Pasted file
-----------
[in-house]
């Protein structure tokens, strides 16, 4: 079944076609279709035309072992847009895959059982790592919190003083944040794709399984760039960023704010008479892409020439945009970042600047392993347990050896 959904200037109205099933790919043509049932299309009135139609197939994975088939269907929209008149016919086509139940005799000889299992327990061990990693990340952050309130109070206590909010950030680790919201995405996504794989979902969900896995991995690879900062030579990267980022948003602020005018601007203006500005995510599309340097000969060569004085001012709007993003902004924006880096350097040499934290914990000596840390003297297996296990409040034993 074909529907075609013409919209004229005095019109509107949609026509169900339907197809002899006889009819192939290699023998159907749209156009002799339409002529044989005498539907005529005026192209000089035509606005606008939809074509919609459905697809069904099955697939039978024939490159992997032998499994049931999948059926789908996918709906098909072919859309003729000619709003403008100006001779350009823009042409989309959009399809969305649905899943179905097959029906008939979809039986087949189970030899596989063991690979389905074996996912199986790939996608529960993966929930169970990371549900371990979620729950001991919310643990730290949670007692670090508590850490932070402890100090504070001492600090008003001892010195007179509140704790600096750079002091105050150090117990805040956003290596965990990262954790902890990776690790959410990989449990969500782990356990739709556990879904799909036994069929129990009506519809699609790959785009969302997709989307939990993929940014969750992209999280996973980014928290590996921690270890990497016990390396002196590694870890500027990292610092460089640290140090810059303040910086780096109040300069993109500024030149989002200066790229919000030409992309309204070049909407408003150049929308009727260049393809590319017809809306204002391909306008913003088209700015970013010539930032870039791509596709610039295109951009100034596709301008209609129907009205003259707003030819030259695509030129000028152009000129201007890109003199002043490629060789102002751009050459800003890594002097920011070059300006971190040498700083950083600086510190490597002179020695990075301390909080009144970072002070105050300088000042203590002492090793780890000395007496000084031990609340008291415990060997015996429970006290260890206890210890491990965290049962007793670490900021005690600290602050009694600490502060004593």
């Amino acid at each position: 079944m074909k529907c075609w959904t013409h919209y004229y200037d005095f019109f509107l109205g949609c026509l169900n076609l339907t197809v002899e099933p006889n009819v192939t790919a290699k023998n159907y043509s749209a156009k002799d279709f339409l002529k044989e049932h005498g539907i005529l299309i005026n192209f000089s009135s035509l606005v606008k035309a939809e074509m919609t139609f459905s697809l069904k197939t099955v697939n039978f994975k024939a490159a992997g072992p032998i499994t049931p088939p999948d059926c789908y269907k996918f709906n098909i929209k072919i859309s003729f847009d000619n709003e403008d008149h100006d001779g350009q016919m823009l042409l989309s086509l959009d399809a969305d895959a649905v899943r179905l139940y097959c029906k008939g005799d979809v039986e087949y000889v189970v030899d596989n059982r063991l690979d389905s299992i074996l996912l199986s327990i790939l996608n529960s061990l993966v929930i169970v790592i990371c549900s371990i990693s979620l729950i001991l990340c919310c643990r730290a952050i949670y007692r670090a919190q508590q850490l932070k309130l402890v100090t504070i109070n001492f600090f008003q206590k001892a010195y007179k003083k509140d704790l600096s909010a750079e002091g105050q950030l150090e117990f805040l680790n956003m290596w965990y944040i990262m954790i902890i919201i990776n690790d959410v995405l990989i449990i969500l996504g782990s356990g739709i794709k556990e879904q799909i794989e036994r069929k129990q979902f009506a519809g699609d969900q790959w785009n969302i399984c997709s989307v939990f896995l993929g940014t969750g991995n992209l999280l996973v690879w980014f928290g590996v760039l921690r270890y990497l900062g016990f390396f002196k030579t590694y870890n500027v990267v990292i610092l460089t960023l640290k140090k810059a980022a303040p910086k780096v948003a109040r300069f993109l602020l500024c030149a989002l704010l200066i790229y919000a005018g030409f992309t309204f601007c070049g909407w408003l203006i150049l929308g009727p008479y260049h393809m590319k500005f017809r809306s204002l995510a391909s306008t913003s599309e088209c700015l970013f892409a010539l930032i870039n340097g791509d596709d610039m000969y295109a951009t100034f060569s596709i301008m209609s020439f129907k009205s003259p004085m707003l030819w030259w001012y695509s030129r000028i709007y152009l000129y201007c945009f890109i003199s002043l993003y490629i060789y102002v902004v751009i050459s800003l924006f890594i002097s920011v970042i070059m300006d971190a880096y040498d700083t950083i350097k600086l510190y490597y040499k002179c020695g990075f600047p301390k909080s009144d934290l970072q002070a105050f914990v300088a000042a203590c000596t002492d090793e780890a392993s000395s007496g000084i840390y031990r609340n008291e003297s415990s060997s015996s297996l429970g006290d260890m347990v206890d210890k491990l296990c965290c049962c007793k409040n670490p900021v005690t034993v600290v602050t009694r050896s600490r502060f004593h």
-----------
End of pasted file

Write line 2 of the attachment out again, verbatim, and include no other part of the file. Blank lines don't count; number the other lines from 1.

């Protein structure tokens, strides 16, 4: 079944076609279709035309072992847009895959059982790592919190003083944040794709399984760039960023704010008479892409020439945009970042600047392993347990050896 959904200037109205099933790919043509049932299309009135139609197939994975088939269907929209008149016919086509139940005799000889299992327990061990990693990340952050309130109070206590909010950030680790919201995405996504794989979902969900896995991995690879900062030579990267980022948003602020005018601007203006500005995510599309340097000969060569004085001012709007993003902004924006880096350097040499934290914990000596840390003297297996296990409040034993 074909529907075609013409919209004229005095019109509107949609026509169900339907197809002899006889009819192939290699023998159907749209156009002799339409002529044989005498539907005529005026192209000089035509606005606008939809074509919609459905697809069904099955697939039978024939490159992997032998499994049931999948059926789908996918709906098909072919859309003729000619709003403008100006001779350009823009042409989309959009399809969305649905899943179905097959029906008939979809039986087949189970030899596989063991690979389905074996996912199986790939996608529960993966929930169970990371549900371990979620729950001991919310643990730290949670007692670090508590850490932070402890100090504070001492600090008003001892010195007179509140704790600096750079002091105050150090117990805040956003290596965990990262954790902890990776690790959410990989449990969500782990356990739709556990879904799909036994069929129990009506519809699609790959785009969302997709989307939990993929940014969750992209999280996973980014928290590996921690270890990497016990390396002196590694870890500027990292610092460089640290140090810059303040910086780096109040300069993109500024030149989002200066790229919000030409992309309204070049909407408003150049929308009727260049393809590319017809809306204002391909306008913003088209700015970013010539930032870039791509596709610039295109951009100034596709301008209609129907009205003259707003030819030259695509030129000028152009000129201007890109003199002043490629060789102002751009050459800003890594002097920011070059300006971190040498700083950083600086510190490597002179020695990075301390909080009144970072002070105050300088000042203590002492090793780890000395007496000084031990609340008291415990060997015996429970006290260890206890210890491990965290049962007793670490900021005690600290602050009694600490502060004593």